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By Tom E. Curran
Less than a week after sending Randy Moss back where he started, the Patriots are bringing Deion Branch back to his original address.
New England cut a deal with the Seahawks that returns the 31-year-old receiver to the team he basically stormed away from in 2006. Branch was sent to New England in exchange for a fourth-round pick in next April's draft (if and when it's held with a lockout looming).
Branch -- who agitated for a new deal in 2006 and held out of training camp that year -- was dealt to Seattle in exchange for a first-round pick. The Pats used that pick -- the 24th in the 2007 draft -- to take Brandon Meriweather.
Now, New England has flipped a fourth-round pick to Seattle -- basically, the fourth-round pick they got from Denver in exchange for Laurence Maroney -- to get Branch back in their lineup.
Given the Patriots' plethora of picks in next year's draft, the cost was minimal. But what of the relevance of Branch at this point?
He's played 37 of a possible 52 games in the past four seasons and has been on the field to start the game in just 5 of his last 18. He's caught 137 passes in those four seasons and so far has 13 catches for 112 yards and a touchdown this year.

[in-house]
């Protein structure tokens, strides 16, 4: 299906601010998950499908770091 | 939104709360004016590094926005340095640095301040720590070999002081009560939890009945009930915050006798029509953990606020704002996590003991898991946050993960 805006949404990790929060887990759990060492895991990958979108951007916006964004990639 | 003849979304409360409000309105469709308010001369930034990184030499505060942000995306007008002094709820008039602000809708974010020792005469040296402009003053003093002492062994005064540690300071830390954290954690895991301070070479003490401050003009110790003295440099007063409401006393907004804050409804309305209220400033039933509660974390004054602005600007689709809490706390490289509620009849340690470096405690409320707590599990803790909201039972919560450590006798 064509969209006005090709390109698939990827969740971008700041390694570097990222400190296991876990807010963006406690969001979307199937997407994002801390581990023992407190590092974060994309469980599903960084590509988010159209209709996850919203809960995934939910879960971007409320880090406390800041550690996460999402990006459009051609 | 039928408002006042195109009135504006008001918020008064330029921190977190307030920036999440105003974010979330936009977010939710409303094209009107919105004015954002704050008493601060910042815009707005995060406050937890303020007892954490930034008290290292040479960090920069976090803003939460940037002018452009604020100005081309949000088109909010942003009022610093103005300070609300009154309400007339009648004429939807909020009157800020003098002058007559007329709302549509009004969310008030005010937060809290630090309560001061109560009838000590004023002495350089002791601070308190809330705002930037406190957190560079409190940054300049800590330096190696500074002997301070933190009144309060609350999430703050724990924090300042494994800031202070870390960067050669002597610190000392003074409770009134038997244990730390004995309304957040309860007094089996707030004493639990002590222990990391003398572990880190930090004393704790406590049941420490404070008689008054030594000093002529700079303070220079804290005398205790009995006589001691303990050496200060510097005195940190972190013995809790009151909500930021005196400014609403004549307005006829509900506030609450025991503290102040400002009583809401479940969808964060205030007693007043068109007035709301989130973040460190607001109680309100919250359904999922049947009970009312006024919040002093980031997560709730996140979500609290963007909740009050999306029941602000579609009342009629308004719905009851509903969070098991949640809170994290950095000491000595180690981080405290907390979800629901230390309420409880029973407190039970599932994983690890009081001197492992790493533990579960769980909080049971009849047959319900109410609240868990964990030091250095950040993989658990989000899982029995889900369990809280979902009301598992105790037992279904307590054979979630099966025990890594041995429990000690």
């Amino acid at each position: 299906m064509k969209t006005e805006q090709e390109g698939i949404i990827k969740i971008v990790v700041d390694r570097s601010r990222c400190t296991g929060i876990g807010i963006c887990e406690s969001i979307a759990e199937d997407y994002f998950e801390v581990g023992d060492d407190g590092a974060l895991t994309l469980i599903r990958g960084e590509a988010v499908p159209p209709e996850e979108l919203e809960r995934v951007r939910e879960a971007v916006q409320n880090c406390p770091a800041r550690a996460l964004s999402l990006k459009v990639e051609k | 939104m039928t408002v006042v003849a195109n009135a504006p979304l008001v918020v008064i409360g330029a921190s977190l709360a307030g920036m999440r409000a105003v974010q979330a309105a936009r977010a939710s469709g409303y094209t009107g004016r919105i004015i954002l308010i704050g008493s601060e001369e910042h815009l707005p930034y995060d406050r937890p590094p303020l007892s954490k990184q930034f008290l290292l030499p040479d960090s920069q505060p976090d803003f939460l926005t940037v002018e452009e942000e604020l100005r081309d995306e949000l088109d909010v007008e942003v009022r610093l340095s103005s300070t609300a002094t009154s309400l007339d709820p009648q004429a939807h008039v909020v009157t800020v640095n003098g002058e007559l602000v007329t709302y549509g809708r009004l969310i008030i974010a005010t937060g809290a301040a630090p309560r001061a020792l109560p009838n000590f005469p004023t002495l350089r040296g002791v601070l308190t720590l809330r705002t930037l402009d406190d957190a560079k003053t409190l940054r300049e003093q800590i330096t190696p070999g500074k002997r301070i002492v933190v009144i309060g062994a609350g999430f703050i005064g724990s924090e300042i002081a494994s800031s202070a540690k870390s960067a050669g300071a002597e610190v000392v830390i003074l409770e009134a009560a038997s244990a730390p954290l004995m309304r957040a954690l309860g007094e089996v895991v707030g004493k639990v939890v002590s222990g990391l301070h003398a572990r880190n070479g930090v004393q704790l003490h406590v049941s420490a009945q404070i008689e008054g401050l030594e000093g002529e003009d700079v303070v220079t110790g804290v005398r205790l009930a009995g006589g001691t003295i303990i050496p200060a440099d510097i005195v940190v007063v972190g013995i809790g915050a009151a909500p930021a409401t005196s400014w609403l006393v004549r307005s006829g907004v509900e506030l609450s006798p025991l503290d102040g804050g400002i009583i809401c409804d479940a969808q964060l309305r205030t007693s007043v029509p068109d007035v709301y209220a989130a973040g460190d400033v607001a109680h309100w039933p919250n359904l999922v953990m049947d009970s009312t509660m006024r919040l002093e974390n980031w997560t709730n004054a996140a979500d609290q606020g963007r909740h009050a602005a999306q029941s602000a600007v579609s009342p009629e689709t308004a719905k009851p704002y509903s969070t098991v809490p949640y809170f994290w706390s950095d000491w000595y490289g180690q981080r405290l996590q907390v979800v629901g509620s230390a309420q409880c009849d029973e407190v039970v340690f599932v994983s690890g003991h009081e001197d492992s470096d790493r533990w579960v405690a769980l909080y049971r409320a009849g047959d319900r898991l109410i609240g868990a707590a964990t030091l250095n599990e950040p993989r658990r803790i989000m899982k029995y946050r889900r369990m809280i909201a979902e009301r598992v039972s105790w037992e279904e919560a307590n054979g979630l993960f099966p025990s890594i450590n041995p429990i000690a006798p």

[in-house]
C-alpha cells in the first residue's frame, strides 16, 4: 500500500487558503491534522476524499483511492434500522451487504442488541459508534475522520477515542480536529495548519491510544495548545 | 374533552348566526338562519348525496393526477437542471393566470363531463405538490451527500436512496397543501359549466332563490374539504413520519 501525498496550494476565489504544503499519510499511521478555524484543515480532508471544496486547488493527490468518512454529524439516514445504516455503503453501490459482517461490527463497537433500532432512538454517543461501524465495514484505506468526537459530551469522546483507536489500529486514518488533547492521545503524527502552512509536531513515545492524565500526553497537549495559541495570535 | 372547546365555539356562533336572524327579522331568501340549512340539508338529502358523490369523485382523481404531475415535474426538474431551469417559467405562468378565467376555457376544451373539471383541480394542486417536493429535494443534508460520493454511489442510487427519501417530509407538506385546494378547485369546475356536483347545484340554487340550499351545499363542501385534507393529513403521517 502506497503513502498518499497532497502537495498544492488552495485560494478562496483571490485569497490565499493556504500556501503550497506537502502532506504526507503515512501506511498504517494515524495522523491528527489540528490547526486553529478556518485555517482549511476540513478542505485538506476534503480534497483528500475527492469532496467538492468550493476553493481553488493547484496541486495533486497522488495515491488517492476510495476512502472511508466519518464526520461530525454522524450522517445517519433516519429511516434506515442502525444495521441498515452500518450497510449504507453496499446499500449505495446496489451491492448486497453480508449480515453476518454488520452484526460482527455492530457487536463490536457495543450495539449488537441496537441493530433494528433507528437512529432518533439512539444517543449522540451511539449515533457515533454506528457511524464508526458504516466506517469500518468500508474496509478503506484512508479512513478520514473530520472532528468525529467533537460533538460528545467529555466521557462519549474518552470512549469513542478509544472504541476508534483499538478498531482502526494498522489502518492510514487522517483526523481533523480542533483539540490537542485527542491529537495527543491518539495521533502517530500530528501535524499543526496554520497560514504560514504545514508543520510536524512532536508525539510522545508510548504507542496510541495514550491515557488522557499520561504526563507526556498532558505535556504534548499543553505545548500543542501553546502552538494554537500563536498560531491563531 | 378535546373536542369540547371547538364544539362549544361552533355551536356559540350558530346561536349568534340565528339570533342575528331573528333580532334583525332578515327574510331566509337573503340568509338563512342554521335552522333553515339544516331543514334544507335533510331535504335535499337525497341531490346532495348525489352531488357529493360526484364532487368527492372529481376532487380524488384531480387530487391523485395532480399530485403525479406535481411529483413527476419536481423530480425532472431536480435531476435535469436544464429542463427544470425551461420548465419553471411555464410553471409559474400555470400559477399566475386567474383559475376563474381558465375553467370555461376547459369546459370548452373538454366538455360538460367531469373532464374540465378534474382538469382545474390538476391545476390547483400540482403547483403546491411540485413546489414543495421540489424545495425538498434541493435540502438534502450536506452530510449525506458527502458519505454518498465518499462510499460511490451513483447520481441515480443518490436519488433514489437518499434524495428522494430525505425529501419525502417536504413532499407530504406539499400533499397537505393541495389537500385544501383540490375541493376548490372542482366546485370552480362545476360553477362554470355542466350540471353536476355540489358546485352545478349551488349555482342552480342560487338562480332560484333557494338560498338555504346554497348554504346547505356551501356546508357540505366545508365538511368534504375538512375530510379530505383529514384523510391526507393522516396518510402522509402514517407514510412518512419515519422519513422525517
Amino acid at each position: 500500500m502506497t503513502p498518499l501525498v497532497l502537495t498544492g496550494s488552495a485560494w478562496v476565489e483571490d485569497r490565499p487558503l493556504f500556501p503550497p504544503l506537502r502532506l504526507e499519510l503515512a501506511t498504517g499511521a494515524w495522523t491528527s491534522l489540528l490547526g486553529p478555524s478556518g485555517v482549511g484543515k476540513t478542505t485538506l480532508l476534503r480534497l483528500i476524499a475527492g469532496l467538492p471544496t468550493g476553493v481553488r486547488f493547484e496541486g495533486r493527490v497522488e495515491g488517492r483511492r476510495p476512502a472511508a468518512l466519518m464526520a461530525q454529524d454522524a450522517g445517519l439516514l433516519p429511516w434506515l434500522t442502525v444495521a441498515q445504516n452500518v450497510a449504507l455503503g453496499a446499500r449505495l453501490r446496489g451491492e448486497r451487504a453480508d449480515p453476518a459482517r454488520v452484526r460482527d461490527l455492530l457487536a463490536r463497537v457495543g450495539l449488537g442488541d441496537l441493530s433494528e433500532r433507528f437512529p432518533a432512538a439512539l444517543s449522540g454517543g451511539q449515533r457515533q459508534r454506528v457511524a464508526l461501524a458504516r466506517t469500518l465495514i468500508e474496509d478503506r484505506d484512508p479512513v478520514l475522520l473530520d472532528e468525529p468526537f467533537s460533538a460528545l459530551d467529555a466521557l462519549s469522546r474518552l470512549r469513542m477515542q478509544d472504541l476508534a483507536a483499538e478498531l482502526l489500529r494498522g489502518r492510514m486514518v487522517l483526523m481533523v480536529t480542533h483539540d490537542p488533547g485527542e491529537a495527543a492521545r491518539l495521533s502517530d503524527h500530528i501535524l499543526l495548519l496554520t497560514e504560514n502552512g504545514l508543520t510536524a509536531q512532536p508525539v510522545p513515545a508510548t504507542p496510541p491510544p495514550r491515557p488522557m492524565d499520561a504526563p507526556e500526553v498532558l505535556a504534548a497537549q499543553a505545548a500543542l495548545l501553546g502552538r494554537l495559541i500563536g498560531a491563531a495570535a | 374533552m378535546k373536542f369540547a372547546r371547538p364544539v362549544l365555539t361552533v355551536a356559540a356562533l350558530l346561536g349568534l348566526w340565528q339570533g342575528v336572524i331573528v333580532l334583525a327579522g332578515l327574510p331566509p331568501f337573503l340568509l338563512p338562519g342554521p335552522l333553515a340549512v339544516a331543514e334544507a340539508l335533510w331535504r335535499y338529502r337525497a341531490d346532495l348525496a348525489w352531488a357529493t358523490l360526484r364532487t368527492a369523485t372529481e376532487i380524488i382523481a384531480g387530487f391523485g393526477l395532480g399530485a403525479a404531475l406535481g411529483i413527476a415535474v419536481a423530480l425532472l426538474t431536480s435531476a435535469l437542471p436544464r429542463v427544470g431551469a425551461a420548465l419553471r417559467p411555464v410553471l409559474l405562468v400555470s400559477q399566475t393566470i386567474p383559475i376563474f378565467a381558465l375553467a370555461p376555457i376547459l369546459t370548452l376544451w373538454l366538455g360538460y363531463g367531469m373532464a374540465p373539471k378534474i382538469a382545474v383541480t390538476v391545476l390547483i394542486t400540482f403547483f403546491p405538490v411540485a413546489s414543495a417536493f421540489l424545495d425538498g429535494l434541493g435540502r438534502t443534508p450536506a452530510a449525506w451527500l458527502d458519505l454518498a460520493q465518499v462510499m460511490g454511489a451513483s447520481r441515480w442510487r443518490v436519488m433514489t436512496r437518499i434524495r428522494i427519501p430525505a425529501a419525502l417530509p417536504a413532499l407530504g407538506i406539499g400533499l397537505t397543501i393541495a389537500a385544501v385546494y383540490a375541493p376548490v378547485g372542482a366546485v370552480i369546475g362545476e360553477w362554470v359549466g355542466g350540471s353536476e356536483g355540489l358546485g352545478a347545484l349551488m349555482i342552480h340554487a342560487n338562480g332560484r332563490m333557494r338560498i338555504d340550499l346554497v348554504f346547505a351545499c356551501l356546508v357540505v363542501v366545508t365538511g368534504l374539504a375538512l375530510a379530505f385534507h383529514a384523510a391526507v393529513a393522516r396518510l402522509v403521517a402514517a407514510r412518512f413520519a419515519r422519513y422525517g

Where does he fit in the Patriots offense? That will be interesting to see.
In 2005 season, the Patriots offense was run by Josh McDaniels. Much has changed since then. Bill O'Brien is now the lead playcaller and de facto offensive coordinator. The running attack doesn't have a bell cow tailback as it did when Corey Dillon and Antowain Smith were running the ball and Branch was Tom Brady's most favored target. And the tight ends are far more involved now than they ever were when Branch was Tom Brady's pet target.
Wes Welker is now Brady's go-to guy, Aaron Hernandez is their secondary target. Brandon Tate -- now that Moss is gone -- is their field stretcher. Is Branch better than Welker? Doubtful, even with Welker at less than 100 percent. At 31, is he going to be a better option than Julian Edelman, who's been gathering dust the first few games?
Brady wanted Branch back in New England. Now he's got him. Whether this move ultimately helps the team or merely placates Brady's wishes is the most interesting subplot. Can he still run? Can he uncover underneath? Will he stay healthy?
There are more questions than answers right now about Branch. But this much is clear. Branch is not the complete answer to replacing the departed Randy Moss. He's no Moss. Never was. He used to be a nice little receiver who could help alter games because he and Brady worked well together and Branch's quickness and hands were unique.
Whether he turns out to be more than a wish list pickup to appease Brady? We'll see.